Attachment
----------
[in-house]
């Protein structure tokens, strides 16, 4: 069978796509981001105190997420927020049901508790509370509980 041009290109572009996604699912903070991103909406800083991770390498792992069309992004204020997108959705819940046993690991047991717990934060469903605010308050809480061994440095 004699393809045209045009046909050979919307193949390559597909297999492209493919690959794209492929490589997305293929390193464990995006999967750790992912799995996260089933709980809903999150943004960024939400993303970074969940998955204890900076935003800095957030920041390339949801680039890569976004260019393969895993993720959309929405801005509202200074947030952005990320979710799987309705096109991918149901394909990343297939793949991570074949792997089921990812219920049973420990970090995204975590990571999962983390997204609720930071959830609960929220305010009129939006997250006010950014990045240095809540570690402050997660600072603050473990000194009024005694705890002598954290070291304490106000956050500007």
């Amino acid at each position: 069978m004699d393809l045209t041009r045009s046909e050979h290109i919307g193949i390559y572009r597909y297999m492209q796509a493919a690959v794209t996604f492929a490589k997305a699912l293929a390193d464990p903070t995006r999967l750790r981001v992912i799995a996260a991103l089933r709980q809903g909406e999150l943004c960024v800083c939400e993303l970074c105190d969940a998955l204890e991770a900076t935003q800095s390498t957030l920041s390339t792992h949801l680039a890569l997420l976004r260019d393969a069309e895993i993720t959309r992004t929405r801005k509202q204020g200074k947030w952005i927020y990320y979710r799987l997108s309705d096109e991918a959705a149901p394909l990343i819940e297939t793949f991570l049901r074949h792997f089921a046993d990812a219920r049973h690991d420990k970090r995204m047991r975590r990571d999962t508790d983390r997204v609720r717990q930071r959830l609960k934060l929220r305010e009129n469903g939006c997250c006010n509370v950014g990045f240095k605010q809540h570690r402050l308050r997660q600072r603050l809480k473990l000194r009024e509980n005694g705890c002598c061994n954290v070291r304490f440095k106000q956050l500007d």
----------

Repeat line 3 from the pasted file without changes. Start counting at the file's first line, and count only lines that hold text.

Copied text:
């Amino acid at each position: 069978m004699d393809l045209t041009r045009s046909e050979h290109i919307g193949i390559y572009r597909y297999m492209q796509a493919a690959v794209t996604f492929a490589k997305a699912l293929a390193d464990p903070t995006r999967l750790r981001v992912i799995a996260a991103l089933r709980q809903g909406e999150l943004c960024v800083c939400e993303l970074c105190d969940a998955l204890e991770a900076t935003q800095s390498t957030l920041s390339t792992h949801l680039a890569l997420l976004r260019d393969a069309e895993i993720t959309r992004t929405r801005k509202q204020g200074k947030w952005i927020y990320y979710r799987l997108s309705d096109e991918a959705a149901p394909l990343i819940e297939t793949f991570l049901r074949h792997f089921a046993d990812a219920r049973h690991d420990k970090r995204m047991r975590r990571d999962t508790d983390r997204v609720r717990q930071r959830l609960k934060l929220r305010e009129n469903g939006c997250c006010n509370v950014g990045f240095k605010q809540h570690r402050l308050r997660q600072r603050l809480k473990l000194r009024e509980n005694g705890c002598c061994n954290v070291r304490f440095k106000q956050l500007d």